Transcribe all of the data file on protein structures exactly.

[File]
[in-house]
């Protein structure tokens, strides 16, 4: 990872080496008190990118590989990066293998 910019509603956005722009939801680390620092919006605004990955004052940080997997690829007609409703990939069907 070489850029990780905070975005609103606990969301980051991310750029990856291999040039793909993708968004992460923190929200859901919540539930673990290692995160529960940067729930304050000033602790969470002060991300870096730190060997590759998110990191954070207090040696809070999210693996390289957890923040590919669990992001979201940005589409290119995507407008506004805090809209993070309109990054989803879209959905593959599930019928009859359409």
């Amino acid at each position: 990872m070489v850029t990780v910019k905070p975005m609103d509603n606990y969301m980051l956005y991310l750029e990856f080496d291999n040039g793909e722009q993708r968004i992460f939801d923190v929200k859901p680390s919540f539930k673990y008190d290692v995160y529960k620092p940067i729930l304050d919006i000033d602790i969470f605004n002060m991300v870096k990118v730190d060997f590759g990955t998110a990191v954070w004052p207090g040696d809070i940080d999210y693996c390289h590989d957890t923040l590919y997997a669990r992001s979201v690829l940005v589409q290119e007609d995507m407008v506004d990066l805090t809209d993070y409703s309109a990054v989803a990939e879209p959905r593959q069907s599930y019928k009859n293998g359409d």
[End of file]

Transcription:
[in-house]
């Protein structure tokens, strides 16, 4: 990872080496008190990118590989990066293998 910019509603956005722009939801680390620092919006605004990955004052940080997997690829007609409703990939069907 070489850029990780905070975005609103606990969301980051991310750029990856291999040039793909993708968004992460923190929200859901919540539930673990290692995160529960940067729930304050000033602790969470002060991300870096730190060997590759998110990191954070207090040696809070999210693996390289957890923040590919669990992001979201940005589409290119995507407008506004805090809209993070309109990054989803879209959905593959599930019928009859359409």
């Amino acid at each position: 990872m070489v850029t990780v910019k905070p975005m609103d509603n606990y969301m980051l956005y991310l750029e990856f080496d291999n040039g793909e722009q993708r968004i992460f939801d923190v929200k859901p680390s919540f539930k673990y008190d290692v995160y529960k620092p940067i729930l304050d919006i000033d602790i969470f605004n002060m991300v870096k990118v730190d060997f590759g990955t998110a990191v954070w004052p207090g040696d809070i940080d999210y693996c390289h590989d957890t923040l590919y997997a669990r992001s979201v690829l940005v589409q290119e007609d995507m407008v506004d990066l805090t809209d993070y409703s309109a990054v989803a990939e879209p959905r593959q069907s599930y019928k009859n293998g359409d």